What should I be doing instead of this?
 
 
by Steven Rosen 03.24.2016 62 days ago
Posted In: Visual Art at 01:39 PM | Permalink | Comments (0)
 
 
shanty

Matthew Kolodziej's Paintings at Solway Look But Aren't Purely Abstract

Upon first encountering Matthew Kolodziej’s wonderful artwork at Carl Solway Gallery’s Patch Work: New Paintings show (through Saturday), you might think he’s reviving the colorfully splattering, helter-skelter Abstract-Expressionist style of Jackson Pollock. But first appearances can be deceiving. He explains, in answer to an inquiry, that he starts the paintings by putting together photo collages of places he’s seen that are in a state of transition. He then puts those through an illustrator program that turns them into line drawings, often with altered images. These are projected onto a canvas and traced out with brushes. He uses a combination of modeling pastes and acrylics applied with putty knives to build up the paintings. He sometimes traces over lines with heavy gels to create a raised surface where paint can be filled in. So there are concrete origins, actual images, to his work — it isn’t non-objective. You can see they’re rooted in some kind of place, and you can establish a perspective that gives definition and even a sense of kaleidoscopic movement to the canvases. This is most clearly and thrillingly evident in the fantastic “Shanty,” an acrylic painting. As you study its mosaic-like structure, you begin to sense you’re getting an overview of a crowded town on a mountainside, like in Rio, with a beltway of trees and strip of water beyond (at the top of the canvas). It’s a breathtakingly beautiful painting, and the show has other excellent ones, too, like “Blaze” and “Diode.” Kolodziej is an art professor at University of Akron. One hopes there will be more shows of his demanding, rewarding work at Solway. For more information, visit solwaygallery.com.
 
 

Art: Matthew Kolodziej at Carl Solway Gallery

0 Comments · Tuesday, January 26, 2016
Carl Solway Gallery hosts an opening reception for Matthew Kolodziej’s Patch Work: New Paintings, a selection of work informed by the painter’s interest in materials, archeology and construction processes.  

Architectural Allure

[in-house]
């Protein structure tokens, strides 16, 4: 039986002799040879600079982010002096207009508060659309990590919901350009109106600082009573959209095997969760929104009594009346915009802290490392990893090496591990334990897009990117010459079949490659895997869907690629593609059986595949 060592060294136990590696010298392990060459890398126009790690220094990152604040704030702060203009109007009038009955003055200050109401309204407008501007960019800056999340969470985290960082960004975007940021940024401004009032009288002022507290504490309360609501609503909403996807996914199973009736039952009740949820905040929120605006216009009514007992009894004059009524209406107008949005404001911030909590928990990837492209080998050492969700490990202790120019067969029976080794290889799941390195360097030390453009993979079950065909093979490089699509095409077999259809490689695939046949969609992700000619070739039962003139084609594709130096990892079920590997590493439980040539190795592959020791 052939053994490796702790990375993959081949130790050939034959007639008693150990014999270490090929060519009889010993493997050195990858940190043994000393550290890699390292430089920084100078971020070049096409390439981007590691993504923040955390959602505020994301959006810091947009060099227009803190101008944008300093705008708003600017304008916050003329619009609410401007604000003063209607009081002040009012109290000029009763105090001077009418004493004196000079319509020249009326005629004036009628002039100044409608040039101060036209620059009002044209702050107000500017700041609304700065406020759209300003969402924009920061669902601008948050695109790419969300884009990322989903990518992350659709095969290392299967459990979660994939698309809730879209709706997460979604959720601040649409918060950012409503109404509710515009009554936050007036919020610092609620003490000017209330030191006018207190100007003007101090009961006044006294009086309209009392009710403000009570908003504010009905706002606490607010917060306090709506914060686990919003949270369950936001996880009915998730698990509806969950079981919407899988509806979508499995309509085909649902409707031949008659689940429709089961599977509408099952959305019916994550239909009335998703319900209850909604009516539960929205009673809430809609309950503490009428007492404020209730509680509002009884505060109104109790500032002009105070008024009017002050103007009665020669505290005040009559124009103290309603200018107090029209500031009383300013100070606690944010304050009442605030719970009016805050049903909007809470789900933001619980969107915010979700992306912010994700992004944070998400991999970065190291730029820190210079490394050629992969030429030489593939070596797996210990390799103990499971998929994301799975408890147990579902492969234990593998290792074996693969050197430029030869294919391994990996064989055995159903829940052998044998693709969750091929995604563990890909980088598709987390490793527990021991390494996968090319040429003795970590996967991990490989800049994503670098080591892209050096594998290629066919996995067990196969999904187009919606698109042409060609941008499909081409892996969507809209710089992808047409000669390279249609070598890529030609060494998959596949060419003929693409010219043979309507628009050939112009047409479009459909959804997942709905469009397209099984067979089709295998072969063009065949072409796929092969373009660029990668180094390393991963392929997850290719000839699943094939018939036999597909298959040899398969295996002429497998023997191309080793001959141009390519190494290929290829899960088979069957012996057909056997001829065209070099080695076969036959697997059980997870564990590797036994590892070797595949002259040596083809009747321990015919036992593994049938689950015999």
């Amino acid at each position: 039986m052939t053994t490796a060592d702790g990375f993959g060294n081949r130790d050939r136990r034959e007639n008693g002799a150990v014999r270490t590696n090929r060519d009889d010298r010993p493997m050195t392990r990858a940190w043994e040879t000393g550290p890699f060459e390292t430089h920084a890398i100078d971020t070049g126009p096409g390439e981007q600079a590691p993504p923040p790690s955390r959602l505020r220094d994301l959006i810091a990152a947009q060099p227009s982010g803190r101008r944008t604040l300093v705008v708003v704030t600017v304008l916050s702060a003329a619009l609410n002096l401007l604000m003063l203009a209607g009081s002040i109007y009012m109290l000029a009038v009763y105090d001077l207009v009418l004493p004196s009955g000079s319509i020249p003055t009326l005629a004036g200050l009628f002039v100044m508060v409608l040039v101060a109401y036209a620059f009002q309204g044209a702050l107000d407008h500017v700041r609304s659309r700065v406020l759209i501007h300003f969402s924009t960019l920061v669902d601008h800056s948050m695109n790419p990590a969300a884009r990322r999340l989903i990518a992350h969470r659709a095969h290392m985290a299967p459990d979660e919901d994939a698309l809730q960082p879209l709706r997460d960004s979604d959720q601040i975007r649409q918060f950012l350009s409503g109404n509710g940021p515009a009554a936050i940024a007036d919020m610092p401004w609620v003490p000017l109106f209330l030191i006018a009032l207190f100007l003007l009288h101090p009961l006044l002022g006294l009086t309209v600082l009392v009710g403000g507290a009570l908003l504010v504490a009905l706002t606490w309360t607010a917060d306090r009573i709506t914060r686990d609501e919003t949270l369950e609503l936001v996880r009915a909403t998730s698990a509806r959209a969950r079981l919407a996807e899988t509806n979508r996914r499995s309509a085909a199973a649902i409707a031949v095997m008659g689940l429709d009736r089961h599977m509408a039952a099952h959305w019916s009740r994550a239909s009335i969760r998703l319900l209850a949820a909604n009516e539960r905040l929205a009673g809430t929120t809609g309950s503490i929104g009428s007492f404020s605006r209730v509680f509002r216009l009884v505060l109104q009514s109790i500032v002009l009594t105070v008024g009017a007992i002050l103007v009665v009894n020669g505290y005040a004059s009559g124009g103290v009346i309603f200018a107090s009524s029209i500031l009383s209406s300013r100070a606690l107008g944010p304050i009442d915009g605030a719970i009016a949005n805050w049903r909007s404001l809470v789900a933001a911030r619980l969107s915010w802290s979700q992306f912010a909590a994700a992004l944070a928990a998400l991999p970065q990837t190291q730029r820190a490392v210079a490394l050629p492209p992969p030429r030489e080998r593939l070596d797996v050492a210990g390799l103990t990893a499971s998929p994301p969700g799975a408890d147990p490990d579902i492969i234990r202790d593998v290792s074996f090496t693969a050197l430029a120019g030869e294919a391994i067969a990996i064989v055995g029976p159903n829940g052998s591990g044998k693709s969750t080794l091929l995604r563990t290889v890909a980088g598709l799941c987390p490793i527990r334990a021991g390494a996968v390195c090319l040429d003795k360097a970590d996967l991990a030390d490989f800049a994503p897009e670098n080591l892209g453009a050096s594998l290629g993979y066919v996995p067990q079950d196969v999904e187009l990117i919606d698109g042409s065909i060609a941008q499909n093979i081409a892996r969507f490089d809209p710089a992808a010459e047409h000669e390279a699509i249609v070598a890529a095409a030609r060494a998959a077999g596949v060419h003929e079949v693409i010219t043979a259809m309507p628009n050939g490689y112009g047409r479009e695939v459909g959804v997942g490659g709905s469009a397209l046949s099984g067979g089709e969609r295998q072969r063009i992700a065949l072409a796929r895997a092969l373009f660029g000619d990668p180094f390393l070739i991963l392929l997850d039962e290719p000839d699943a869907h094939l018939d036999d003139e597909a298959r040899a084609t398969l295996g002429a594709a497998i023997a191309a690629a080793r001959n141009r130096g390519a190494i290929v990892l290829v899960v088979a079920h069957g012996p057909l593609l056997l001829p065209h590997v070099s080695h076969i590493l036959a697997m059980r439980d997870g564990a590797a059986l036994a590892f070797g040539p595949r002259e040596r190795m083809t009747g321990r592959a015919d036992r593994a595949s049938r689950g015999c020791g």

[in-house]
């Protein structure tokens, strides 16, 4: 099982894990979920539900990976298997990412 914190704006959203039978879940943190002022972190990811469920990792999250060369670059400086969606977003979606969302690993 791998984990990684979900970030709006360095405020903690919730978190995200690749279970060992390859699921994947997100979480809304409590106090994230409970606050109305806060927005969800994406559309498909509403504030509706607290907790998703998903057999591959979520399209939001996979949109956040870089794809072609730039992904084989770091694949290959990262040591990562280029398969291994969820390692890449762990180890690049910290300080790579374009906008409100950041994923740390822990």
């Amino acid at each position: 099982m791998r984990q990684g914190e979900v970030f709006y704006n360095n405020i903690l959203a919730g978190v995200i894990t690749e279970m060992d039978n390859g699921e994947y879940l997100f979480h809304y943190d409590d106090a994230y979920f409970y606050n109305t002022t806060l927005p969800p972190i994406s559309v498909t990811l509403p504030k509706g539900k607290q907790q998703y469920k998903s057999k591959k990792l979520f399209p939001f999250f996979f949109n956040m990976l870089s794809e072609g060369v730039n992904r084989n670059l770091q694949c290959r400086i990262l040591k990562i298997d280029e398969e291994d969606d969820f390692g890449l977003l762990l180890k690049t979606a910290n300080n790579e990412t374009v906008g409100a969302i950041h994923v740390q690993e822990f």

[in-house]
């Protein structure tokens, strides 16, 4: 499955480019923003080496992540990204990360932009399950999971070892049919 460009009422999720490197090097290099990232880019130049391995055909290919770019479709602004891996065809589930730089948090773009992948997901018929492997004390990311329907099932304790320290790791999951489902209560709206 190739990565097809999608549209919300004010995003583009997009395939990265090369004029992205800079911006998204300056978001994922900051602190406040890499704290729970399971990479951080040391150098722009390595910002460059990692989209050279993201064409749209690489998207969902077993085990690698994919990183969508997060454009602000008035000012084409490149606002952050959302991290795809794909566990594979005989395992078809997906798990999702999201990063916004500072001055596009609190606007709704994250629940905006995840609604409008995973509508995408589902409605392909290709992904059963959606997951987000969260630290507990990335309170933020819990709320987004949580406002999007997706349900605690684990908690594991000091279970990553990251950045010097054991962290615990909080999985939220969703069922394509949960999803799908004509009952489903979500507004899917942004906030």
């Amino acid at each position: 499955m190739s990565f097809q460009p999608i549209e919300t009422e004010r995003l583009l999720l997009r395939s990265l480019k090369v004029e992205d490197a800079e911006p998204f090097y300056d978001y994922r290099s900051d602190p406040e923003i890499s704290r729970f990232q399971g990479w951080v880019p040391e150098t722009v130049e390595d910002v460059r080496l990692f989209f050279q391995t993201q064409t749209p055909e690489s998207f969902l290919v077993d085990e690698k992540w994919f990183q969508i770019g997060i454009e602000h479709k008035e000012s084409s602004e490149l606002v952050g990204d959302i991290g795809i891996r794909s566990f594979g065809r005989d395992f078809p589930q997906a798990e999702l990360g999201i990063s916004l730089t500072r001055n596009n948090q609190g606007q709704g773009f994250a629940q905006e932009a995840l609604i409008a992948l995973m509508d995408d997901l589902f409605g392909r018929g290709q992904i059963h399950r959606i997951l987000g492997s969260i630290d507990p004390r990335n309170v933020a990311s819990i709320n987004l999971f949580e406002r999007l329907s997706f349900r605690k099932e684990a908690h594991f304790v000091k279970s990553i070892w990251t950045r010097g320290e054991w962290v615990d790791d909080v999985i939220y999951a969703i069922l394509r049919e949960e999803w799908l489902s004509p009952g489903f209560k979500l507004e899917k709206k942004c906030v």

Peter Waite's new paintings explore the city's strange and famous places

0 Comments · Wednesday, May 13, 2015
In his Cincinnati Series of 29 paintings depicting depopulated city sites, Peter Waite — a Connecticut-based artist — neither celebrates nor dismisses what he sees  

Art Shook Up

Elvis has entered the art gallery with new Paul Laffoley exhibit

0 Comments · Tuesday, July 29, 2014
The strange ways we remember Elvis Presley are best summed up by the lyrics of the late Warren Zevon’s “Jesus Mentioned,” in which he imagines traveling to Memphis to see the dead King: “He went walking on the water … with his pills.”   

Murals' Rescue Turns Solway Gallery into Flower Place

0 Comments · Wednesday, February 12, 2014
Carl Solway Gallery has obtained Robert Kushner’s The Four Seasons murals from downtown’s Tower Place mall and is showing them with recent paintings by the New York artist in the exhibit Robert Kushner: Paintings 2010-2013 & The Four Seasons.   

The Explosive Art of Peter Halley

0 Comments · Wednesday, October 9, 2013
Artists have long had an interest in serial imagery — repeatedly painting or making prints of such objects as haystacks (Monet), numerals (Jasper Johns) or flowers (Warhol). For the artist, it isn’t a rote, repetitious action — seeing how color, light or perspective changes the way you see an object makes one artwork as different from another as, well, night and day.   

Claes Oldenburg’s Proposed Giant Cincinnati Soap Bar

0 Comments · Wednesday, July 25, 2012
If you want to learn about one of the biggest and most unusual public-art projects ever proposed for Cincinnati, see the display related to “The Soap at Baton Rouge” at Carl Solway Gallery’s current Thanks: 50th Anniversary Celebration.  

Richard Hamilton: Pop Art Pioneer

0 Comments · Wednesday, October 5, 2011
At Carl Solway Gallery in the West End, on a wall by a stairway leading up to his office, is a small but heartfelt tribute to the British Pop Art pioneer Richard Hamilton, who died last month at age 89. On the wall is one of Hamilton’s prints: “Kent State,” based on a photographic image he snapped from his television set during news coverage of the 1970 killing by Ohio National Guard troops of four university students on their campus.  

From Far-Flung Realms to Greatest Hits

Local visual arts venues prepare for another intriguing season

0 Comments · Wednesday, August 31, 2011
The fall season’s museum show that has attracted the most advance interest — because of its ambitiousness and its timeliness — is the Contemporary Art Center’s Realms of Intimacy: Miniaturist Practice from Pakistan, which opens Sept. 23 and continues until an as-yet-not-finalized January date.  

Image of Self

Photographer John Coplans experiments with his own body

0 Comments · Wednesday, July 13, 2011
John Coplans: Photographs 1984-2000, on view at the West End’s Carl Solway Gallery through Aug. 13, offers viewers the opportunity to revisit photographs that set a new standard for the use of one’s body in making art and also allows us to consider Coplans’ work in the context of his multifarious careers. The black-and-white photographs on view cover a span of nearly two decades until the artist’s death in 2003.  

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